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What to do if a Flood damages your HVAC System

Water that comes from HVAC leaks and flooding can cause serious damage to your system. It can get into your pipes, ductwork, furnace, or air conditioner. Unchecked water can short your electrical components or can cause harmful corrosion.

Here are some key places throughout your HVAC system to look for signs of water damage, leaks and other water-related issues.


Drain Lines

Water is a natural part of your air conditioning system. As hot, humid air is cooled, it creates condensation on the evaporator coil. The condensation then drips down into the condensate pan, which is emptied outside through a drain line. Sometimes the drain line becomes clogged or damaged, which will cause HVAC leaks. Drain lines should be checked monthly to ensure they are clear and draining properly.



Some HVAC systems use a condensate pump to drain off any condensation the system may create. Water accumulated from condensation within the system collects into a reservoir. Once the reservoir fills to a certain point, the pump switches on and pushes the water out through a drain line. Leaks in the pump can cause water to drip and pool in the system, causing damage to its parts. If water cannot drain out due to a clog, a safety relay will be activated, and the system will shut down until the water is removed.


Furnaces and Fuel Pipes

Water from floods, hurricanes or other natural disasters can damage your pipes. If your HVAC system runs on a fuel like natural gas, propane or oil, you will need to have the pipes checked for damage. All the supply lines, gauges and valves in and around the furnace will need to be inspected to ensure no water has seeped inside. The water can cause corrosion, which can affect the system's performance and increase the potential for fires or explosions. Water-damaged furnaces and fuel lines will either need to be replaced or cleaned. The Centers for Disease Control (CDC) recommends decontaminating all components of your HVAC system before putting the system back into service. You can learn more about furnace service here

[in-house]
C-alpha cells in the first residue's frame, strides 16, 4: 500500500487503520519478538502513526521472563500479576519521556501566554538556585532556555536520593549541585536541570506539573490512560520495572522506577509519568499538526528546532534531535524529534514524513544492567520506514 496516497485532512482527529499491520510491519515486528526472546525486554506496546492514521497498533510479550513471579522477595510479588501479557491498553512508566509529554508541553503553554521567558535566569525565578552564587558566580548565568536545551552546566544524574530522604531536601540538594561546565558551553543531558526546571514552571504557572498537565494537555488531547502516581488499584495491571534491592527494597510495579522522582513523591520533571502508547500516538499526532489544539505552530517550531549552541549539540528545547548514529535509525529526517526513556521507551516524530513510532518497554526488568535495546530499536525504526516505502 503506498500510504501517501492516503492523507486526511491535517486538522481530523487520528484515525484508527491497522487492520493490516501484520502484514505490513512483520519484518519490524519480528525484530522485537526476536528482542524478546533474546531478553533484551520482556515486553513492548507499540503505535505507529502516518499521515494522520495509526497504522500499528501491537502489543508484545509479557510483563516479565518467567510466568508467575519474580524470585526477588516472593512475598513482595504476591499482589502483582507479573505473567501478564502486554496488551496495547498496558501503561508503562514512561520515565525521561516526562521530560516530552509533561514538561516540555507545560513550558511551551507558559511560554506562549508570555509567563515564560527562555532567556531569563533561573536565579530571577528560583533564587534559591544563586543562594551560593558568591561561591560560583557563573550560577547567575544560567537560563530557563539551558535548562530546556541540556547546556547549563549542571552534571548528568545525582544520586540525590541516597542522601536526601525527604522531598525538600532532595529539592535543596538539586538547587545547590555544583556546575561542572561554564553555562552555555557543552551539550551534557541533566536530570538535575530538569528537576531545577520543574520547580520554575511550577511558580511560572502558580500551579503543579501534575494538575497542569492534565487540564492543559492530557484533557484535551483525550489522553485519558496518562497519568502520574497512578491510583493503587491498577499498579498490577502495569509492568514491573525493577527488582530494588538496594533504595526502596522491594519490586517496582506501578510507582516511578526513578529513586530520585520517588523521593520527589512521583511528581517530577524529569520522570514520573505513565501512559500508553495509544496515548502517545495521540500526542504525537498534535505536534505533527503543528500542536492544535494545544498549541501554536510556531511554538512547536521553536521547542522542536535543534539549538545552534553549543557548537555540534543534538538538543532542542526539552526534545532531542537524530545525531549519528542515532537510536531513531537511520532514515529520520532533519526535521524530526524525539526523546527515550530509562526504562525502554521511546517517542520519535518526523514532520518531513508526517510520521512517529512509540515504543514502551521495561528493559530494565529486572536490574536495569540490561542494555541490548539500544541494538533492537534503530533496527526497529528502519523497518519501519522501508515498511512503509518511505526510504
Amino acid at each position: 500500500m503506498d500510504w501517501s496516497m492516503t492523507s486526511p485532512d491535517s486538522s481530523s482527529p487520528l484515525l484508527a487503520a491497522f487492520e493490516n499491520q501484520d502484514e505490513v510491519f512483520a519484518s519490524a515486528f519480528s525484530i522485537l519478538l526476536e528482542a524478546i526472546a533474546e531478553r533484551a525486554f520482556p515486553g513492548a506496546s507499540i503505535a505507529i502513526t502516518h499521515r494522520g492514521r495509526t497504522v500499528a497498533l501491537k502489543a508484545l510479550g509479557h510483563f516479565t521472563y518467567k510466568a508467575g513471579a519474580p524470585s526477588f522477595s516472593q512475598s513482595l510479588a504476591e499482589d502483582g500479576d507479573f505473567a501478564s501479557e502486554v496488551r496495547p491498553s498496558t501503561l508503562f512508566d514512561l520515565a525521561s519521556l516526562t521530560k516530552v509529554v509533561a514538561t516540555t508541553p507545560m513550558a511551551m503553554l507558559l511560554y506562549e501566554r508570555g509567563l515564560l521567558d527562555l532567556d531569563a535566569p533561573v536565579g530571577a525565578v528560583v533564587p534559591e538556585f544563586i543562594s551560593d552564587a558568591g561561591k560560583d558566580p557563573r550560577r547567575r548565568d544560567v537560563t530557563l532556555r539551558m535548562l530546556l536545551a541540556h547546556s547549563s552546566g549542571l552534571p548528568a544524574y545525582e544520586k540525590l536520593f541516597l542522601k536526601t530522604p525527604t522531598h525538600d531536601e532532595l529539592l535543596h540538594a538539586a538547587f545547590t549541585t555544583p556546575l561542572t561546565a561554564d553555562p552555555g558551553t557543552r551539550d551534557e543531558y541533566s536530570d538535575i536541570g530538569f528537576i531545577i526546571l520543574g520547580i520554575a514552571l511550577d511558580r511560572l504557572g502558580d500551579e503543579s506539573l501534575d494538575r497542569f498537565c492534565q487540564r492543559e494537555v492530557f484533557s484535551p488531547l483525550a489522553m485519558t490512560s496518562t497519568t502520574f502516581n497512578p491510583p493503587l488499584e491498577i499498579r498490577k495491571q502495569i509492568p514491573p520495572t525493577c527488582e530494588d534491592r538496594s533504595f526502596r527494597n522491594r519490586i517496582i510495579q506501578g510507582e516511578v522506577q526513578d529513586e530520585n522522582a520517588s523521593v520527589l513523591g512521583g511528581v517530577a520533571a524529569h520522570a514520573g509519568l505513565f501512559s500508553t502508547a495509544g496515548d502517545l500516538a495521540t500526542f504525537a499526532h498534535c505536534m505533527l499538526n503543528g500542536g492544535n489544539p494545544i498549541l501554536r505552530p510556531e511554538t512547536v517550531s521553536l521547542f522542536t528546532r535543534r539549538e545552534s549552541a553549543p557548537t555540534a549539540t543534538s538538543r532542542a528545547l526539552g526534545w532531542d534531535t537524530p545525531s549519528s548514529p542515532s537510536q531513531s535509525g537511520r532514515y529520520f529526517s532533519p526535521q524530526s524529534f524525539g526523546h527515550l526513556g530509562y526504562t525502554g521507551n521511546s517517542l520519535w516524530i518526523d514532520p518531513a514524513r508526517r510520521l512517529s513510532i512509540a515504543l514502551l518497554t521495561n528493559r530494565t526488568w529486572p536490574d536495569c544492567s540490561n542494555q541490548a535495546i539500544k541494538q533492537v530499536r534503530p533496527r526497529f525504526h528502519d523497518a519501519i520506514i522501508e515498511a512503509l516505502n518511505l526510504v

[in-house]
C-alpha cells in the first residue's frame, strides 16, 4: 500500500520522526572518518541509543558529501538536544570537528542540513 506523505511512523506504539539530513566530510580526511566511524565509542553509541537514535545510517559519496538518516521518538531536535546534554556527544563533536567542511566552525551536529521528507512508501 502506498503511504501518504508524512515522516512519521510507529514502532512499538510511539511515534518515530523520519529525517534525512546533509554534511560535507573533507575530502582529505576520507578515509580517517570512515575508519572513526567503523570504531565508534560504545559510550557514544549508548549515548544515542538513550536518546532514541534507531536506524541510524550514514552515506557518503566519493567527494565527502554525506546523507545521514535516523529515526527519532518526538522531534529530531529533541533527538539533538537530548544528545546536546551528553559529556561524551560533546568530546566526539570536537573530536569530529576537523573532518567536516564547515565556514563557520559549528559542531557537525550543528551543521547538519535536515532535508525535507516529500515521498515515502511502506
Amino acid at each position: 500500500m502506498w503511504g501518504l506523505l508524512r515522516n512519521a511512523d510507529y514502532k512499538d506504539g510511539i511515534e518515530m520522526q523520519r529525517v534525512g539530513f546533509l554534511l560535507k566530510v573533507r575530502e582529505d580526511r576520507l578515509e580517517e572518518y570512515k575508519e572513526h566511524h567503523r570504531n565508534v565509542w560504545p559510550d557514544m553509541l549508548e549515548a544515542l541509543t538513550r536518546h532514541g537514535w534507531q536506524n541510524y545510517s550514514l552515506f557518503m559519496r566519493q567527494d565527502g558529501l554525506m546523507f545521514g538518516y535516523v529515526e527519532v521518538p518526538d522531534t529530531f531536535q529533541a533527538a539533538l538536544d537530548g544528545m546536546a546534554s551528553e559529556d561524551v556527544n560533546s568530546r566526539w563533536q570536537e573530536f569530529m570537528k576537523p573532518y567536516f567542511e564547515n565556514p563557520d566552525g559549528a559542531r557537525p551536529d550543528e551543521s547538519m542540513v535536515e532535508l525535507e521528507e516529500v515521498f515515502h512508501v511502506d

Air Conditioners and Refrigerant Lines

The compressor and refrigerant lines of your air conditioner are outside, so even if water doesn’t run into your building during a flood, your AC system is still at risk. Flood water can get into the electrical components of your compressor and cause a short, which will keep your system from running until it is fixed. It can also disturb the refrigerant lines, causing them to leak or become disconnected. The air conditioner should be completely dried out and disinfected before allowing it to run after it has been in a flood. If any standing water remains after the flood, it will have to be drained to keep your unit from corroding. If this happens we can help. Click here


Insulation and Ductwork

Insulation and air filters in your HVAC system will have to be replaced after a flood. These items are known to trap moisture, dirt, debris and other contaminants that make them unsafe after suffering water damage. The air ducts and vents will need to be checked for any dirt or debris that got inside during the flood or storm. The aluminum walls of the ductwork should be thoroughly disinfected with a quality disinfectant. A thorough Duct cleaning service can help. Click here


Checking your system regularly is the best prevention for water damage. Drains should be checked for debris or dirt that can cause them to clog. Look at your condensate pan and your pump and make sure they are properly draining. If you know a storm is approaching that could cause water damage, try covering your outdoor unit and turning your system off to protect its electrical components. If you suspect water damage, always consult an HVAC professional to ensure your system is being safely handled.  We at Air Conditioning Guys are ready to help serving our local community since 1951.


Get more Know How on managing your HVAC systems and components on our blogs.

Air Conditioning Guys is a full service indoor air comfort expert serving the local region since 1951 and the only one on the ACCA (Air Conditioning Contractors of America) Board of Directors in California serving over 60,000 HVAC Contractor's issues across the country. Installation, Service, Repair, Maintenance and Air Duct Cleaning.

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